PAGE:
That mechanic means I don’t have to worry that I don’t understand the construction of an internal combustion engine, or figure out the layout for a serpentine belt on a 1985 CJI7 Jeep – they’re just things I don’t need to know – instead they just summarise the things I do need to know before I leave the garage.
And that’s the same premise a board and train with your dog.
That sounds magnificent right?
Well, it’s not all sunshine and roses, let me tell you.
Negatives Of A Board & Train
It’s not a secret that most of these facilities use balanced training, or even more outdated methods based on pack mentality.
Now. If you’re reading this and have followed me for a while, you’ll know that that? Isn’t an acceptable way to train in this modern world. Alpha theory was debunked over 20 years ago, and ‘balanced’ training has been scientifically shown to have no benefit over rewards based training and instead risks potential fallout (aka the creation of more problematic behaviours). Consequently, it’s advisable that we use positive reinforcement with our dogs for their continued happiness and wellbeing.
The removal of your dogs safety and security, the change of ‘down time’ to being surrounded by other dogs who are barking, or howling does not foster an environment where your dog is going to be able to decompress and actually learn and process the lessons that your dog has had that day.
You know when you have a really intense day at work or school and you have to go home to let it all sink in?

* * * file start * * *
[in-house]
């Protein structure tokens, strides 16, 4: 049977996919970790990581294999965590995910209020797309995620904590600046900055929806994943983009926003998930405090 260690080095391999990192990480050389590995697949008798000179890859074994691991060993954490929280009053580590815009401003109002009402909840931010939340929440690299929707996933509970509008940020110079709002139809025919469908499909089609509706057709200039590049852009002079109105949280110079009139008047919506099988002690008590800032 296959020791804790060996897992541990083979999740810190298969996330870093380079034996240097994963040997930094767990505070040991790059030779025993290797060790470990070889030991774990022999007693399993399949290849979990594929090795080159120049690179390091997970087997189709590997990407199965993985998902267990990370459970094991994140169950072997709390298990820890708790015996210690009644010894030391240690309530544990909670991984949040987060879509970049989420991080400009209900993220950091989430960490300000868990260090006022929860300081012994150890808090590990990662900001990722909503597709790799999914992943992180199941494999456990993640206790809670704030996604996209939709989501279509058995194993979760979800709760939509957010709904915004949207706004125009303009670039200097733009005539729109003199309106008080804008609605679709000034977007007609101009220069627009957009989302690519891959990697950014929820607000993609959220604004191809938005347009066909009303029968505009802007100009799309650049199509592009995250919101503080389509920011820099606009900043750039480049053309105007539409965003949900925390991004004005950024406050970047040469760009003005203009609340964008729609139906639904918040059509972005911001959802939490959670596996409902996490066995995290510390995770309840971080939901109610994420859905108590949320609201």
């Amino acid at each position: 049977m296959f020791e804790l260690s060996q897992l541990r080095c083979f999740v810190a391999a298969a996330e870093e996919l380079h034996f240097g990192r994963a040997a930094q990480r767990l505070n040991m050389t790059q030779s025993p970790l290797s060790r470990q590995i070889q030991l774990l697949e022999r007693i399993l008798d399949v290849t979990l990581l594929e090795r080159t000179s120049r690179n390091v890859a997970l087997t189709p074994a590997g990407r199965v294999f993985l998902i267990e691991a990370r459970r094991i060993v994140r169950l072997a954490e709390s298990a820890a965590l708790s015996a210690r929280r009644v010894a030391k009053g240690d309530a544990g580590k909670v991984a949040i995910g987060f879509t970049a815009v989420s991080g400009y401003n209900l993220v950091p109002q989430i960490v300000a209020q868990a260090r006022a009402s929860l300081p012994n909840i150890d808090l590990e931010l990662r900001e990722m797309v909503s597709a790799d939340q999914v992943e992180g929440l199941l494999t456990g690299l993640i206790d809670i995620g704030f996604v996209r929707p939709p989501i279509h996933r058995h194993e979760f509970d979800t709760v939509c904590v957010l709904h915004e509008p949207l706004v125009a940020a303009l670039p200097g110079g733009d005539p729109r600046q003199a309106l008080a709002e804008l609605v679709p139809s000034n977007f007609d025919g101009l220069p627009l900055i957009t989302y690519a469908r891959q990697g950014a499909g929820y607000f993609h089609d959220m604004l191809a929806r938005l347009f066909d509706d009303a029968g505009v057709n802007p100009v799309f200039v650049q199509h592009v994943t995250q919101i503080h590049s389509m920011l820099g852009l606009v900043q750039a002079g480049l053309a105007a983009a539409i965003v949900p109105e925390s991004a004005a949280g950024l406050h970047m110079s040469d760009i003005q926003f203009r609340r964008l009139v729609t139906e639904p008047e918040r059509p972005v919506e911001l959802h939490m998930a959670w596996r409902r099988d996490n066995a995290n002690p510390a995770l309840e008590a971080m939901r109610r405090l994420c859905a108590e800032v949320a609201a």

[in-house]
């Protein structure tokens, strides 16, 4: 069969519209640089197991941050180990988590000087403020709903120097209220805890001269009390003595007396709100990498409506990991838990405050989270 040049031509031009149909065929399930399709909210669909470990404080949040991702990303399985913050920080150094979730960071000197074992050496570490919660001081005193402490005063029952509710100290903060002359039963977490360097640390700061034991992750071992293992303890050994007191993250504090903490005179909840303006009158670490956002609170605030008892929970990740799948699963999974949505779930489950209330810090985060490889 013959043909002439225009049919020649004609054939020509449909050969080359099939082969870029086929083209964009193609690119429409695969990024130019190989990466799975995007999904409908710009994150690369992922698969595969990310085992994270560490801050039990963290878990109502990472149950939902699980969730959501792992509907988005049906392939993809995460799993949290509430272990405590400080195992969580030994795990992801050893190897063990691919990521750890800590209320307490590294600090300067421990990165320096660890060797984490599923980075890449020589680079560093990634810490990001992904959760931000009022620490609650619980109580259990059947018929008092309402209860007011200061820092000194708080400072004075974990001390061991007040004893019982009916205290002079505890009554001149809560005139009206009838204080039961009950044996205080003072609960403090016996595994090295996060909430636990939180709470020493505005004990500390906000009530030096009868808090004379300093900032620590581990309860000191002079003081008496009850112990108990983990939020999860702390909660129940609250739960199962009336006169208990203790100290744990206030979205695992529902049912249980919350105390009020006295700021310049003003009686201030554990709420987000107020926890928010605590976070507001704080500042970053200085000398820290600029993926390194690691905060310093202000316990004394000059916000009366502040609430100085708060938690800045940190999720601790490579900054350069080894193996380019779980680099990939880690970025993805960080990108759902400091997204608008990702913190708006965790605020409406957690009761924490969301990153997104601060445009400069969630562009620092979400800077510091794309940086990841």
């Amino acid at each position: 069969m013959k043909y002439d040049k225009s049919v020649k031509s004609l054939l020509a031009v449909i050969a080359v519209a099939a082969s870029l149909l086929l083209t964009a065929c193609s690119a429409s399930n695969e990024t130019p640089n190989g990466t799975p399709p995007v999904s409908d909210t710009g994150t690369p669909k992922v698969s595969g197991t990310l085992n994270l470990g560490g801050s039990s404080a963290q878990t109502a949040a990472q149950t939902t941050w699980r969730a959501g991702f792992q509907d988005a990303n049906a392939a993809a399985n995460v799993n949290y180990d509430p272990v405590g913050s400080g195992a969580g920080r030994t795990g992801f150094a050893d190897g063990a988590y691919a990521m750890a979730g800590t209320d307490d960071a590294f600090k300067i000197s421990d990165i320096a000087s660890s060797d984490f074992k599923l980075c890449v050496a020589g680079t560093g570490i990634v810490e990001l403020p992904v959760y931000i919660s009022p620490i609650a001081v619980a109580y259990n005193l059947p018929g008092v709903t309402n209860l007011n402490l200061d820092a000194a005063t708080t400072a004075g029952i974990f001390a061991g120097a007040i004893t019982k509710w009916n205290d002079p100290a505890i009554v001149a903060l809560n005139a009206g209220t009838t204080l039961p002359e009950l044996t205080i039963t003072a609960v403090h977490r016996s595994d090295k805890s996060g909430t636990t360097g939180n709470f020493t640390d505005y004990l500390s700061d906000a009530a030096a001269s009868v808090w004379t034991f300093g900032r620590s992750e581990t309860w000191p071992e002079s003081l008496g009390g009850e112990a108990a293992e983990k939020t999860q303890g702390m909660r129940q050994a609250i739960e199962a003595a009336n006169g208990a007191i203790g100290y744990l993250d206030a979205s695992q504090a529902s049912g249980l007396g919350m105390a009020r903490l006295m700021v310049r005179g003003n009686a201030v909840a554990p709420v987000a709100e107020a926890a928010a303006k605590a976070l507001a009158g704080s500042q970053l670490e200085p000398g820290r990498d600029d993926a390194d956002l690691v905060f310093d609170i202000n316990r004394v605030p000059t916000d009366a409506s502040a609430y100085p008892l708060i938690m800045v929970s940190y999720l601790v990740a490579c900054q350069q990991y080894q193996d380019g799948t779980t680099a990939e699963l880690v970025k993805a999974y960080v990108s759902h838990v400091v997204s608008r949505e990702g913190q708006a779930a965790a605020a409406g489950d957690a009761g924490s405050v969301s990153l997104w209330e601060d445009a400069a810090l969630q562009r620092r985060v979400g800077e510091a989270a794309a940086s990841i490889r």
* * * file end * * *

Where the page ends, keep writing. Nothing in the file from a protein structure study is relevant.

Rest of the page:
Now imagine what happens when you don’t get to go home, sleep in your comfy pajamas and watch season 6 of Queer Eye for the third time (yeah, I’m in love with it! Fab 6 , please come help me 🤣).
Yeah, you don’t process everything that happened and it limits your ability to actually learn. And, worse? It makes you less likely to learn the next day, and the next day, and increases your stress to the point that you either explode, get sick or switch off.
Whilst there’s no evidence that a board and train can make your dog sick, it will limit their learning ability.
A large part of your dog learning. Every day. Since the start of their little lives. Comes from their environment. That environment is incredibly key. Two. They’re learning success. It’s incredibly key to their learnt behaviors. So if you want to change their learnt behaviors, which a lot of reactivity is, and a lot of bad behavior is.
Then you have to tackle the environment as well. The environment has to be a part of their training. Because. It’s like.
Learning to ride a bike on a stationary bike. And then. Going outside.
And doing a marathon. It doesn’t necessarily translate just because you can ride. I don’t know the length of a cycling marathon now, or if it were, if you can cycle a marathon. But.
Learning to cycle 25 miles and then competitively going and cycling 25 miles. They’re not the same thing, are they? So it’s very, very similar when you do. That with your dog in this style of training. It will again, limit their learning capacity. It will limit their ability to translate that learning into real life, which is the important part of that training.
And. Overall, it makes it a whole lot less effective.
And then we come to like the handover when the trainer will give them back to you. Typically these handover sessions are only an hour. Long. And. To give you the requisite knowledge. And even to download all the training experiences that they’ve done with your dog across the time that they’ve had your dog in one hour.